Madama Butterfly   (de Fabritiis;  dal Monte, Gigli, Basiola)   (2-EMI 69990)
Item# OP0063
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Product Description

Madama Butterfly   (de Fabritiis;  dal Monte, Gigli, Basiola)   (2-EMI 69990)
OP0063. MADAMA BUTTERFLY, recorded 1939, Fabritiis Cond. Rome Opera Ensemble; Toti dal Monte, Beniamino Gigli, Mario Basiola, Vittoria Palombini, etc. (Germany) 2-EMI 69990, w.Elaborate 78pp. Libretto-Brochure. Final Copy! - 077776999029


"After 63 years this performance remains a unique pleasure...It's a sui generis performance and must be heard...this is a true necessity for Dal Monte's ‘Butterfly’."

- Robert Levine,, June, 2002

“As we listen to dal Monte’s voice on the many admirable discs that were made when she was in her prime, it is not difficult to understand why she thrilled vast audiences all over the world with the astounding eloquence of her legato, and those breathtaking shakes and trills, for which she was so justly renowned.”

- Pier Luigi Holt, GRAMOPHONE, Sept., 1954

“Galli-Curci left the Chicago Opera, 4 January, 1924, after Giorgio Polacco, manger of the Company, refused to let her choose the operas in which she would sing. Her failure to dissuade Polacco did not deter her from threatening to leave the Metropolitan if Gatti-Casazza extended the contract of Italian coloratura Toti dal Monte, who sang rôles that Galli-Curci considered her own.”

- Richard W. Amero,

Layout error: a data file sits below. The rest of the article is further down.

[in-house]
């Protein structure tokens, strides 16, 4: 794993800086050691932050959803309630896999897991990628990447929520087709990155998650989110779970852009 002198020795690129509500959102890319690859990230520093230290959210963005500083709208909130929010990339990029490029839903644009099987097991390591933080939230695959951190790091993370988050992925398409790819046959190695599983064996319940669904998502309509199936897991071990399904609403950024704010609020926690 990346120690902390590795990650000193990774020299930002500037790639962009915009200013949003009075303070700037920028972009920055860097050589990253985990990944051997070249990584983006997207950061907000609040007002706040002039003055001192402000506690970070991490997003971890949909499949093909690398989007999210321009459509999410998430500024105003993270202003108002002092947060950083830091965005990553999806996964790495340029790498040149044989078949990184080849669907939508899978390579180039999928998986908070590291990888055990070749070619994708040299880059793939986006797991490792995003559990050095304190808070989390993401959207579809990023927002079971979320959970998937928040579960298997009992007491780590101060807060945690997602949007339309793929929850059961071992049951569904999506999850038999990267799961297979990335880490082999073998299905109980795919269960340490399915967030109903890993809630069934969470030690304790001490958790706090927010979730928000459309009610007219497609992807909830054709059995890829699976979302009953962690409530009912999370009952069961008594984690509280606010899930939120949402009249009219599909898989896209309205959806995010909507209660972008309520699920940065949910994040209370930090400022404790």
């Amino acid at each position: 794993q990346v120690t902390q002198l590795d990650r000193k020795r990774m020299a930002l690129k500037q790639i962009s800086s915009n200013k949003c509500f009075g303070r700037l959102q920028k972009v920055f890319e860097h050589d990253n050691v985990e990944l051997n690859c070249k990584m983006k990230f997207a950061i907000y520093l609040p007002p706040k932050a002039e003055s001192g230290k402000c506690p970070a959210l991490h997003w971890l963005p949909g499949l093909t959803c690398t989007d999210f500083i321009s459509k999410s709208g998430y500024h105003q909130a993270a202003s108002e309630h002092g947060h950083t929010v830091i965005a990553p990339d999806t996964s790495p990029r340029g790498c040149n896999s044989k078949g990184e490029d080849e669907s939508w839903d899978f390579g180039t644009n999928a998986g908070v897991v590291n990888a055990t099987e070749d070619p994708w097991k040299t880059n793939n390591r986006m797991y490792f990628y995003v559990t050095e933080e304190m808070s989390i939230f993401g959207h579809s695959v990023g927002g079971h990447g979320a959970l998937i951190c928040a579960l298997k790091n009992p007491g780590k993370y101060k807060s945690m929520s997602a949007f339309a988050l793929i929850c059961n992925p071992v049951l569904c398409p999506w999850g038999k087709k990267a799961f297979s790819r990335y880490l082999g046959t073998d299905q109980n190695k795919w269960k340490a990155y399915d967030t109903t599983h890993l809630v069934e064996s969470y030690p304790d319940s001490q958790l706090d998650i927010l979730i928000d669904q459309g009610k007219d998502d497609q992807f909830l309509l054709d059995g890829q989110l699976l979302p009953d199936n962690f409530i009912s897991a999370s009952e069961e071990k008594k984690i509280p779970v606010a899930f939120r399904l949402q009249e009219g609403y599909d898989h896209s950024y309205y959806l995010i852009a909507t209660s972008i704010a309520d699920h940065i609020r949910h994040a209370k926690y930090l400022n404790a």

“Nicknamed ‘La Toti’ by her many admirers, Toti Dal Monte possessed a light coloratura voice whose delicate tone was often compared to the strains of a nightingale. She was thus cast in rôles of vulnerable heroines, best known for her Cio-Cio-San. She débuted at La Scala at the age of 23 (1916) in the challenging rôle of Biancafiore from the then-new opera FRANCESCA DA RIMINI by Riccardo Zandonai. She returned to La Scala in 1922 and made numerous appearances there over the next couple of decades singing a broad range of rôles. Her U.S. début took place in November, 1924, at the Chicago Civic Opera, and the following month she débuted to thundering applause at the Metropolitan Opera singing Lucia. Some might assert that her greatest legacy to opera came with her 1939 recording of MADAMA BUTTERFLY, featuring Beniamino Gigli as Pinkerton. Dal Monte's Cio-Cio-San is considered by many critics the finest ever, and the recording itself one of the greatest the work has received. Cio-cio-San is a much heavier part than Dal Monte would have undertaken normally, and her interpretation is notable for its youthful-sounding freshness, which fits with the character's age. In 1939 Dal Monte also appeared in her first film, CARNEVALE DI VENEZIA.”

- Robert Cummings,

“For a remarkably long period of time that spanned the second quarter of the 20th century…Beniamino Gigli was the most important Italian lyric tenor of the operatic world. Yes, there were others, notably Tito Schipa, but none with the breadth of repertoire and the career longevity of Gigli. And then there was that unique sound – melting, sweet, unlike any other….This is, without question, one of the most important and satisfying singers of the 20th century.”

- Henry Fogel, FANFARE, July/Aug., 2005